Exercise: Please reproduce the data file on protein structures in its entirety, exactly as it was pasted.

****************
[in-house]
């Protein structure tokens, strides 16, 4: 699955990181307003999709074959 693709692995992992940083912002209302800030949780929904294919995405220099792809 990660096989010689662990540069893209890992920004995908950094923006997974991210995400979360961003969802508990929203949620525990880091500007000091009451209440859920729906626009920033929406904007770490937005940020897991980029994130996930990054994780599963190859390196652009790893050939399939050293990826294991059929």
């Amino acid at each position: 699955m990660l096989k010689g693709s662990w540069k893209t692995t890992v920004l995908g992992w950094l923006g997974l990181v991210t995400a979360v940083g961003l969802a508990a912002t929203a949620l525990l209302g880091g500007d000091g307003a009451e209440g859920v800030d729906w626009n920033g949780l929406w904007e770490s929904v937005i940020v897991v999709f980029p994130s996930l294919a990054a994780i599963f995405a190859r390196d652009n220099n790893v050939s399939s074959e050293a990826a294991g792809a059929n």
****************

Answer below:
[in-house]
């Protein structure tokens, strides 16, 4: 699955990181307003999709074959 693709692995992992940083912002209302800030949780929904294919995405220099792809 990660096989010689662990540069893209890992920004995908950094923006997974991210995400979360961003969802508990929203949620525990880091500007000091009451209440859920729906626009920033929406904007770490937005940020897991980029994130996930990054994780599963190859390196652009790893050939399939050293990826294991059929």
């Amino acid at each position: 699955m990660l096989k010689g693709s662990w540069k893209t692995t890992v920004l995908g992992w950094l923006g997974l990181v991210t995400a979360v940083g961003l969802a508990a912002t929203a949620l525990l209302g880091g500007d000091g307003a009451e209440g859920v800030d729906w626009n920033g949780l929406w904007e770490s929904v937005i940020v897991v999709f980029p994130s996930l294919a990054a994780i599963f995405a190859r390196d652009n220099n790893v050939s399939s074959e050293a990826a294991g792809a059929n």